While partial to complete resolution of aVOR gain deficits within weeks of onset of vestibular neuritis (VN) to low frequency assessments (i.e. calorics or rotary chair testing) is well established [4,27]; persistent deficits (years) have also been documented when subjects are assessed with high frequency testing methods [1]. This suggests that the recovery of vestibular function is frequency and/or velocity dependent [28]. In a non-intervention study looking at the recovery of high acceleration aVOR gains after VN, Palla and Straumann reported early gain increases with a mean magnitude of 0.15 during ipsilesional head impulse testing within 3–4 weeks of condition onset. The authors suggested that such increases in the gain may have been due to either “incremental recovery of peripheral vestibular function” or possibly due to the effects of “unchanged residual peripheral input driving an emerging central compensation mechanism” [29]. Like the authors in the aforementioned study, we acknowledge an inability to infer causation with respect to gain improvement during passive head impulses in our subjects. However, it seems likely that early, moderate to large increases in ipsilesional gains in patients with VN may be due to peripheral recovery from partial resolution of their neuritis based on what is known of the condition’s natural history.

While subjects in the Palla and Straumann study demonstrated significant gain increases during the acute phase of recovery (i.e. the first month after onset), the mean time from onset to initiation of VPT in our study was 6.3 months with those demonstrating the greatest responses to VPT (subject 1 and subject 2) initiating the protocol at 6 and 9 months respectively. Given what has been reported in the literature about the natural course and early recovery following onset of VH [1,27,30], it seems reasonable to surmise that the improved high frequency content velocity and acceleration gains reported in our subjects may be attributed, at least in part, to augmentation of central compensatory mechanisms and/or adaptation due to a treatment effect from the gaze stabilization protocol rather than simply a function of acute recovery.

5.2. Improved aVOR

Prior work by Schubert et al demonstrated that improvement in aVOR gain lead to improved aDVA independent of peripheral recovery [33]. In this study, although two of three subjects did demonstrate improvement in aVOR velocity and acceleration gains after a six-week course of VPT, these gains occurred concurrently with increases in HIT gains. This makes it difficult to attribute improvement in pDVA scores to VPT independent of peripheral recovery or central compensation effects.

Reduced latency may have contributed to improved pDVA scores. In this study, we showed significant reduction in aVOR latency (after VPT), which corresponded with pDVA improvement.

5.3. Pre-programmed eye movements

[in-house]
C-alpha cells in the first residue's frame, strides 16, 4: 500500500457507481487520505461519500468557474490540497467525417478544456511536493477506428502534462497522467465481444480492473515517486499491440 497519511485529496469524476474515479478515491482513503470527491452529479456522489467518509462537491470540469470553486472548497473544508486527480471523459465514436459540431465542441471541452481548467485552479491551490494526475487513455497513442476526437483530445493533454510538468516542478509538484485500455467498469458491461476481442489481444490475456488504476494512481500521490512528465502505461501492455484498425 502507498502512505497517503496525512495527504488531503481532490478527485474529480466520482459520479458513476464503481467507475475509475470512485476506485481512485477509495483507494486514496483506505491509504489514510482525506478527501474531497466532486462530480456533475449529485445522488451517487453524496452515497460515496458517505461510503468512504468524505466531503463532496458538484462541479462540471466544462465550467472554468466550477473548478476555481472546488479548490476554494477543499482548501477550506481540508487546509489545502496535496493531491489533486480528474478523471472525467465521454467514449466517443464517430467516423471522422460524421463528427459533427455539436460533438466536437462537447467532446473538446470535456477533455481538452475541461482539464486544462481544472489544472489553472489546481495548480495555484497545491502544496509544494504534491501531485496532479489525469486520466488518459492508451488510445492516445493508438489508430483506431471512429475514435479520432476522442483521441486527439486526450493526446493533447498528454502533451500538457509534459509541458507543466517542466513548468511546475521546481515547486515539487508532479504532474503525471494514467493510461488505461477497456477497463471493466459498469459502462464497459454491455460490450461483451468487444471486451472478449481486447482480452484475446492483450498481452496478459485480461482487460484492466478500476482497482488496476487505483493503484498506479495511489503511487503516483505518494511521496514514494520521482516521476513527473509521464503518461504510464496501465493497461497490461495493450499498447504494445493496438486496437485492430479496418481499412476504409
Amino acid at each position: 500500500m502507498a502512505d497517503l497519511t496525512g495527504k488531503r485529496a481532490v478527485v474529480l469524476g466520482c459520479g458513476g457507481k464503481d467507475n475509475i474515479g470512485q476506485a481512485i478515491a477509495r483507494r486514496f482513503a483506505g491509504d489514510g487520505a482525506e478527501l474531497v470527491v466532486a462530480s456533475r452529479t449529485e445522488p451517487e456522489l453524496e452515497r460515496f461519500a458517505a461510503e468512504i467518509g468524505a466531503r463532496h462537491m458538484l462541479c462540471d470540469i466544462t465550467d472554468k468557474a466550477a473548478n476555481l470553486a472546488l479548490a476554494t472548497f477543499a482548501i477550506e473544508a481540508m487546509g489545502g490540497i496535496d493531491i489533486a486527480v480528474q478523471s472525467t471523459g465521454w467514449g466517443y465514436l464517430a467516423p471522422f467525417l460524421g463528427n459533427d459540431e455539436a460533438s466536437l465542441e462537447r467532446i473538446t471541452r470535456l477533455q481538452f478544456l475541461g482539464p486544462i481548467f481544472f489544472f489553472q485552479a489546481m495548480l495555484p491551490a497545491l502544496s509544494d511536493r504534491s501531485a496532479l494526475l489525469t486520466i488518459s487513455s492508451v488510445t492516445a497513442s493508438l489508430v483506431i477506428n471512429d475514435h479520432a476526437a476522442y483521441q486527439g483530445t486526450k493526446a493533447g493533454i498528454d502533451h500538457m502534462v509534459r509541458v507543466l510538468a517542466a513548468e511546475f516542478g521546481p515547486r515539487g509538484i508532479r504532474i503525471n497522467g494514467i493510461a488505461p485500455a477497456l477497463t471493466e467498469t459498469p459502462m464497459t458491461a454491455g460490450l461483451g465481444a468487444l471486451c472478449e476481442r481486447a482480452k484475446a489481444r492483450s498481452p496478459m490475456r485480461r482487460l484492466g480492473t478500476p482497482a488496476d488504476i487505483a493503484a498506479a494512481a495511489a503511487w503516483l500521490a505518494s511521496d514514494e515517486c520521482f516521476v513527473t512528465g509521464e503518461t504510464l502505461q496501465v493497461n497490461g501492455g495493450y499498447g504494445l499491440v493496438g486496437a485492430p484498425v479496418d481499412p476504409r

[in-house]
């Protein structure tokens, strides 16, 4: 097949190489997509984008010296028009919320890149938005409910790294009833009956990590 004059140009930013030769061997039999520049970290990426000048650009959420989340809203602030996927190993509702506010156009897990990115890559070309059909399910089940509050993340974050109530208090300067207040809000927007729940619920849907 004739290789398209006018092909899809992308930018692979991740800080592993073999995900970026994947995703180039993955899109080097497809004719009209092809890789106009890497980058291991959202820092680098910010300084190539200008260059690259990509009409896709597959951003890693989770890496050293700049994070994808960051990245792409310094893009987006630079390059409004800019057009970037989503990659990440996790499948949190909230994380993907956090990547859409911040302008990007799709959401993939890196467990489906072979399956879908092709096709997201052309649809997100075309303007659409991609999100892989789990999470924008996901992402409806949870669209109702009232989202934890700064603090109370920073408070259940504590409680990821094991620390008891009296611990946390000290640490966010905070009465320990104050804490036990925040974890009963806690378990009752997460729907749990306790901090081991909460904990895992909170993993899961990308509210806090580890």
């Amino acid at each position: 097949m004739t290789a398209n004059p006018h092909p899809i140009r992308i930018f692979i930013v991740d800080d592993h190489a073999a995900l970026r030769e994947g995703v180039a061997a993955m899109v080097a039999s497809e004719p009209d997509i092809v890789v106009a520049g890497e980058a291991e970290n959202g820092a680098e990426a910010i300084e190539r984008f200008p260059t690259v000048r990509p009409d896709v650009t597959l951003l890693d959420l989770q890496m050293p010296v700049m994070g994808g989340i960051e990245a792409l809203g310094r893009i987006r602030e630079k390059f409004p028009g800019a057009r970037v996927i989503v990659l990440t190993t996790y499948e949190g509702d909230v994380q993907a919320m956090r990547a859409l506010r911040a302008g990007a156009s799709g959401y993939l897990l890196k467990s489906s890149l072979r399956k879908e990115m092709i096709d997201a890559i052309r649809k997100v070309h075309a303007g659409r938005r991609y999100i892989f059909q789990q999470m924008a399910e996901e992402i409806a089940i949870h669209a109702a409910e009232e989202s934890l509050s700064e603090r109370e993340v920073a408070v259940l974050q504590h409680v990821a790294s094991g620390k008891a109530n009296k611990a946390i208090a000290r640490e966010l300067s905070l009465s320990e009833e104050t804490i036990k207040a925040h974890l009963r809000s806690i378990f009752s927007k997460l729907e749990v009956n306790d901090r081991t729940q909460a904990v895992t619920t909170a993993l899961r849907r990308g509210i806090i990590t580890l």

The role of pre-programmed eye movements and efference copy (EC) is well documented in the rehabilitation literature [9,1820,33,35]. Prevailing theory suggests that superior aVOR gains and LogMAR scores during DVA testing with active head rotations relative to passive head rotations may be due in part to the effects of efference copy or pre-programmed eye movements (compensatory saccades). While EC is unlikely to play a significant role during pDVA testing given the lack of an efferent motor command generated by the subject, it is possible that afferent information from retinal sources in the form of a position signal [24], oculomotor proprioceptors [5], or neck proprioceptors [6] could augment vestibular contributions to gaze stability during passive head movements [7].

Schubert et al. found that subjects with UVH and BVH who performed vestibular rehabilitation demonstrated an increase in the recruitment of CS with active head movements during DVA after rehabilitation was completed [33]. It has also been suggested that the recruitment of CS is inversely correlated with aVOR gain [33,35,37] such that as peripheral aVOR gain improves, the frequency of CS decreases. This finding was corroborated in 2/3 of our patient subjects suggesting a decreased reliance on CS as an extra-vestibular mechanism for gaze stability as vestibular function improved with increased velocity or acceleration gains.

5.4. Study limitations

The three patient subjects in this study represent a limited cross section of vestibular pathology, ages and etiology. Another limitation of this study was that we assessed change in pDVA when change in active DVA occurred. It is possible that despite significant improvements in active DVA, subjects may not have had enough time for the rehabilitation to have a more beneficial effect on pDVA.

5.5. Conclusion

Preliminary data suggests gaze stability during passive head rotations can be improved following an active gaze stability program. Possible explanations for this improvement include increased aVOR velocity and acceleration gains, and reduced aVOR latency either in conjunction with, or independent of peripheral recovery.

Fig. 3
aVOR acceleration gains during pDVA R before and after vestibular physical therapy for the subject with BVH. Stippled lines indicate head acceleration amplitudes while solid black lines illustrate eye acceleration traces. Eye acceleration traces have ...

Acknowledgments

This study was supported by the National Institute on Deafness and Other Communication Disorders (MCS K23-007926, AAM R03-DC007346) and the Foundation for Physical Therapy, American Physical Therapy Association.